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Sexual harrasment case: Govt, SC lock horns over Karnataka judge’s elevation

The judge was cleared for elevation to Karnataka high court in 2016 by the SC collegium, a body of top judges that makes appointments to the higher judiciary, after a discreet probe by two Karnataka HC chief justices absolved him of the charges of sexual harassment.

india Updated: Apr 09, 2018 23:08 IST
Jatin Gandhi
Jatin Gandhi
New Delhi, Hindustan Times
Karnataka judge’s elevation,Sexual harrasment case,Judiciary
View of Supreme Court building in New Delhi. (HT File Photo)

The government will not clear the appointment of a Karnataka district judge against whom a subordinate judge has levelled charges of sexual harassment till a proper inquiry is conducted, a top functionary in the government said on Monday.

The said judge was cleared for elevation to Karnataka high court in 2016 by the Supreme Court collegium, a body of top judges that makes appointments to the higher judiciary, after a discreet probe by two Karnataka HC chief justices absolved him of the charges of sexual harassment.

Clarifying the government’s stand, days after law minister Ravi Shankar Prasad had written a strongly-worded letter to Chief Justice of India Dipak Misra on April 5, the functionary said, “The government will not relent on this. In allegations of this nature, a discreet inquiry is no inquiry at all.”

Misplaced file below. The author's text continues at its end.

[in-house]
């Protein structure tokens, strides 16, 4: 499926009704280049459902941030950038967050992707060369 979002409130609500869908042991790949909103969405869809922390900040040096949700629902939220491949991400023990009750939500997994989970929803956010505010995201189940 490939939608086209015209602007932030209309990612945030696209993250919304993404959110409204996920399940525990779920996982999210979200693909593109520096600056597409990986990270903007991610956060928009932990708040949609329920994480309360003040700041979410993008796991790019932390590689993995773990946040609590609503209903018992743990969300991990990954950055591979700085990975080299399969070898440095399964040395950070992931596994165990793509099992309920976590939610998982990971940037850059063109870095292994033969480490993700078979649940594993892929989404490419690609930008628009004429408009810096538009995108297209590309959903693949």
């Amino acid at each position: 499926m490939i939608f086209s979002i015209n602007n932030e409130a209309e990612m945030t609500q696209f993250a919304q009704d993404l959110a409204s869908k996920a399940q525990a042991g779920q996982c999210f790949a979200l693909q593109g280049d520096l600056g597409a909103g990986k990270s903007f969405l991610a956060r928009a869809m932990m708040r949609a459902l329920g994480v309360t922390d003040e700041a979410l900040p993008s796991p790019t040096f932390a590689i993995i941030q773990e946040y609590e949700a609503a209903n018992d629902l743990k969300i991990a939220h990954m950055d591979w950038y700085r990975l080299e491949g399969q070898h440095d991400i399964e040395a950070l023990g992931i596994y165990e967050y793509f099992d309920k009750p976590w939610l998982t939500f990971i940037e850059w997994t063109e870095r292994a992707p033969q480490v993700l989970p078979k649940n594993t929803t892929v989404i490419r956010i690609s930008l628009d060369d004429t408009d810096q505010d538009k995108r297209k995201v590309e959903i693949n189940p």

Prasad, in his letter that has been accessed by HT, has said the manner of inquiry raises serious questions. “The available records do not show that the complainant, a judicial officer subordinate to the officer complained against, was provided a judicious and fair opportunity to defend her allegations… These norms the Supreme Court itself has laid down well in the well-known Vishakha case,” Prasad wrote.

The law minister’s letter also went on to remind the CJI that it is incumbent upon “both the high judiciary and executive to apply the highest standard of transparency and judiciousness in making such recommendations and appointments.”

The government functionary also defended its move to directly refer the matter to the Karnataka HC by saying that a fresh complaint was made to both the Prime Minister and the President in December 2017 which was then sent by these offices to the law ministry’s department of justice.

“If a subordinate judicial official complains to the CJI, Prime Minister and President of India there has to be something serious,” the ministry official said.

Supreme Court judge Justice J Chelameswar had shot off a letter to the CJI last month objecting to the law ministry sending the woman officer’s complaint directly to the Karnataka HC chief justice. He had slammed it as executive interference.

First Published: Apr 09, 2018 23:08 IST